Perhaps we can encourage improvement by fiscal means. Perhaps the subsidy received under the common agricultural policy should be dependent on observance at particular farms of agreed animal welfare standards, including limits on journey-to-slaughter times. Linked to that would be more detailed recording of individual farm animals, which would assist in tracing their journey to slaughter in the event of another outbreak of a farm animal disease such as foot and mouth. Farm animal welfare concerns such as a limit on journey-to-slaughter times should in any case be included in the so-called non-trade concerns of the World Trade Organisation. That would lead to negotiations on a global platform to raise the profile and legitimacy of these concerns.
New clause 10 provides that, once an animal has been brought to market, it cannot be brought back to that market or taken to another one for 20 days. That would make an important contribution to stopping animals being taken in and out of markets in quick succession and would prevent the mass exposure of vulnerable animals. At the outset of the foot and mouth crisis, it became clear that many sheep were moved in quick succession in and out of markets and other premises as dealers tried to make small, rapid profits on them. For example, a dealer might buy animals at one market then, a few days later, sell them at another market hoping to make a small mark-up. Dealers make no contribution to farming in my estimation; they do not involve the animals in a genuine farming operation and simply trade them as commodities.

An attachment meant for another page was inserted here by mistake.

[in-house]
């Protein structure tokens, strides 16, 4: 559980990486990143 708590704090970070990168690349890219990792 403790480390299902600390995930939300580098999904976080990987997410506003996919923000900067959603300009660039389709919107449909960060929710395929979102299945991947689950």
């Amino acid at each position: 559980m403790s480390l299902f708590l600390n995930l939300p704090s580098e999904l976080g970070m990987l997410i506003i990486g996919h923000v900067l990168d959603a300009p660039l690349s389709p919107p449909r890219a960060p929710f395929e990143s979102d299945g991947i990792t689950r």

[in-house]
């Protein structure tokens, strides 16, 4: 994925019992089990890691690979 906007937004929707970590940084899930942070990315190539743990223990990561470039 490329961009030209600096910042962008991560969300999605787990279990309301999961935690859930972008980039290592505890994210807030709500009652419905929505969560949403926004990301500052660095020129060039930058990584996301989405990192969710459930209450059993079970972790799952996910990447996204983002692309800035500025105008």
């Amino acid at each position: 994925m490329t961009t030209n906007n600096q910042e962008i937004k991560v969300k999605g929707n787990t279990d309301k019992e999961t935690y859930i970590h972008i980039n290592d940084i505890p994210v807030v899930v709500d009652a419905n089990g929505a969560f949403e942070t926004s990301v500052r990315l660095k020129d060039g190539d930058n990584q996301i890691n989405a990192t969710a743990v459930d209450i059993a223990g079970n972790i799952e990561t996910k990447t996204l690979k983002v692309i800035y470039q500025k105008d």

Multiple journeys played a major role in the rapid spread of foot and mouth and led to poor welfare, as animals were subject to frequent loading and unloading, mixed with unfamiliar animals and encountered other highly stressful circumstances. Such journeys have to be stopped as they can lead to serious problems and are not a necessary part of farming. New clause 10 would end the practice of animals being moved in and out of markets in quick succession and would not allow them to be brought to the original market or any other market in a 20-day period.
The provision would tackle a problem recognised on both sides of the House, and by all parts of the farming community, veterinary practitioners and others. It would prevent a current practice in British farming that accelerated the rapid spread of the disease earlier this year. In many cases, multiple journeys prevented the successful tracing of the origins of the disease. The number of times that animals were transported between markets, often in a single day, resulted in mass exposure to other fatigued and traumatised animals. The 20-day moratorium on market-to-market journeys provides sufficient time for a disease such as foot and mouth to show up in infected animals. Not only would it allow infected flocks and herds to be isolated, but it would allow local conditions to be assessed for compatibility with the spread of the disease, thus reducing the possibility of an indiscriminate cull, frequently referred to not only by Opposition Members but by Government Members, in a designated area.